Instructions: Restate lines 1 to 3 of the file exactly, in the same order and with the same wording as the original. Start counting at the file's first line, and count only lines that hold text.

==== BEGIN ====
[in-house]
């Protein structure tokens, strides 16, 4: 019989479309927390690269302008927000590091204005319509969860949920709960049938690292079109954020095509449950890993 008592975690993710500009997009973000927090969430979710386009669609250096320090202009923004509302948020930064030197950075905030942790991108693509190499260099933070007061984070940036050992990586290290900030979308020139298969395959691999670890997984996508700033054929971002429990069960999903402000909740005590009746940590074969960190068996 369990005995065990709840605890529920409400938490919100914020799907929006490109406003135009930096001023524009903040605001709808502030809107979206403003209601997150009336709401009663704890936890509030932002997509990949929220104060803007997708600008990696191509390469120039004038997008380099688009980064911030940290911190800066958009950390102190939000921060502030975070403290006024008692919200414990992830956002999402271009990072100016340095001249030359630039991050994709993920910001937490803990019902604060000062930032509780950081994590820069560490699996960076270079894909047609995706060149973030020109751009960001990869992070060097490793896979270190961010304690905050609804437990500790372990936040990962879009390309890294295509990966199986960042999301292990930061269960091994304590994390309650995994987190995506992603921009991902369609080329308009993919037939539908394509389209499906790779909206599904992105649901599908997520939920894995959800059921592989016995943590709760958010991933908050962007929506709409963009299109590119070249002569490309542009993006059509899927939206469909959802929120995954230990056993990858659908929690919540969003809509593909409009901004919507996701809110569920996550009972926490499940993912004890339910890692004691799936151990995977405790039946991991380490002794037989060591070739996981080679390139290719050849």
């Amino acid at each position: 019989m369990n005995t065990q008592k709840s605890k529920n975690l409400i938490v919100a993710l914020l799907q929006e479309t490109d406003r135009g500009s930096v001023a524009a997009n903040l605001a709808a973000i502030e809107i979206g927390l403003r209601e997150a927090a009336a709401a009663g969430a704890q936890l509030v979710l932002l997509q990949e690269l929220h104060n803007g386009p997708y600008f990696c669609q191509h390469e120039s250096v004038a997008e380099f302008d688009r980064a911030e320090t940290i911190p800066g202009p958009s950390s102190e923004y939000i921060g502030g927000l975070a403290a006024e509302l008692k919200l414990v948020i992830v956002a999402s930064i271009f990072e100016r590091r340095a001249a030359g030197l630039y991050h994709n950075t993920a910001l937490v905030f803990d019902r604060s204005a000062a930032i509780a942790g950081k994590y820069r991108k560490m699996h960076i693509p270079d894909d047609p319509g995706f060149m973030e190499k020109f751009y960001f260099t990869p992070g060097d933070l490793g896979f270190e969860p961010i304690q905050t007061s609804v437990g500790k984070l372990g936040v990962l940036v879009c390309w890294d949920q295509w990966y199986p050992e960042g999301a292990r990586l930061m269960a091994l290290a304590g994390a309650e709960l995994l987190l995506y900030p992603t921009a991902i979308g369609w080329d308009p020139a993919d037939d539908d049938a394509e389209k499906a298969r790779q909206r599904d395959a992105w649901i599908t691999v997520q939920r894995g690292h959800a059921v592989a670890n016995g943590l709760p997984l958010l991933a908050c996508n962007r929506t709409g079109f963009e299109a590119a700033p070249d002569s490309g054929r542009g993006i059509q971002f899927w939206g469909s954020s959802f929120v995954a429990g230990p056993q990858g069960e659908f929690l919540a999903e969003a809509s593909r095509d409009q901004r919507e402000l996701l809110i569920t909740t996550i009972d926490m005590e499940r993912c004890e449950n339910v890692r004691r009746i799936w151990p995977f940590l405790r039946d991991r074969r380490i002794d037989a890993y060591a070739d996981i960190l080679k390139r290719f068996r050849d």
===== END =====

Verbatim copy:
[in-house]
């Protein structure tokens, strides 16, 4: 019989479309927390690269302008927000590091204005319509969860949920709960049938690292079109954020095509449950890993 008592975690993710500009997009973000927090969430979710386009669609250096320090202009923004509302948020930064030197950075905030942790991108693509190499260099933070007061984070940036050992990586290290900030979308020139298969395959691999670890997984996508700033054929971002429990069960999903402000909740005590009746940590074969960190068996 369990005995065990709840605890529920409400938490919100914020799907929006490109406003135009930096001023524009903040605001709808502030809107979206403003209601997150009336709401009663704890936890509030932002997509990949929220104060803007997708600008990696191509390469120039004038997008380099688009980064911030940290911190800066958009950390102190939000921060502030975070403290006024008692919200414990992830956002999402271009990072100016340095001249030359630039991050994709993920910001937490803990019902604060000062930032509780950081994590820069560490699996960076270079894909047609995706060149973030020109751009960001990869992070060097490793896979270190961010304690905050609804437990500790372990936040990962879009390309890294295509990966199986960042999301292990930061269960091994304590994390309650995994987190995506992603921009991902369609080329308009993919037939539908394509389209499906790779909206599904992105649901599908997520939920894995959800059921592989016995943590709760958010991933908050962007929506709409963009299109590119070249002569490309542009993006059509899927939206469909959802929120995954230990056993990858659908929690919540969003809509593909409009901004919507996701809110569920996550009972926490499940993912004890339910890692004691799936151990995977405790039946991991380490002794037989060591070739996981080679390139290719050849």
């Amino acid at each position: 019989m369990n005995t065990q008592k709840s605890k529920n975690l409400i938490v919100a993710l914020l799907q929006e479309t490109d406003r135009g500009s930096v001023a524009a997009n903040l605001a709808a973000i502030e809107i979206g927390l403003r209601e997150a927090a009336a709401a009663g969430a704890q936890l509030v979710l932002l997509q990949e690269l929220h104060n803007g386009p997708y600008f990696c669609q191509h390469e120039s250096v004038a997008e380099f302008d688009r980064a911030e320090t940290i911190p800066g202009p958009s950390s102190e923004y939000i921060g502030g927000l975070a403290a006024e509302l008692k919200l414990v948020i992830v956002a999402s930064i271009f990072e100016r590091r340095a001249a030359g030197l630039y991050h994709n950075t993920a910001l937490v905030f803990d019902r604060s204005a000062a930032i509780a942790g950081k994590y820069r991108k560490m699996h960076i693509p270079d894909d047609p319509g995706f060149m973030e190499k020109f751009y960001f260099t990869p992070g060097d933070l490793g896979f270190e969860p961010i304690q905050t007061s609804v437990g500790k984070l372990g936040v990962l940036v879009c390309w890294d949920q295509w990966y199986p050992e960042g999301a292990r990586l930061m269960a091994l290290a304590g994390a309650e709960l995994l987190l995506y900030p992603t921009a991902i979308g369609w080329d308009p020139a993919d037939d539908d049938a394509e389209k499906a298969r790779q909206r599904d395959a992105w649901i599908t691999v997520q939920r894995g690292h959800a059921v592989a670890n016995g943590l709760p997984l958010l991933a908050c996508n962007r929506t709409g079109f963009e299109a590119a700033p070249d002569s490309g054929r542009g993006i059509q971002f899927w939206g469909s954020s959802f929120v995954a429990g230990p056993q990858g069960e659908f929690l919540a999903e969003a809509s593909r095509d409009q901004r919507e402000l996701l809110i569920t909740t996550i009972d926490m005590e499940r993912c004890e449950n339910v890692r004691r009746i799936w151990p995977f940590l405790r039946d991991r074969r380490i002794d037989a890993y060591a070739d996981i960190l080679k390139r290719f068996r050849d």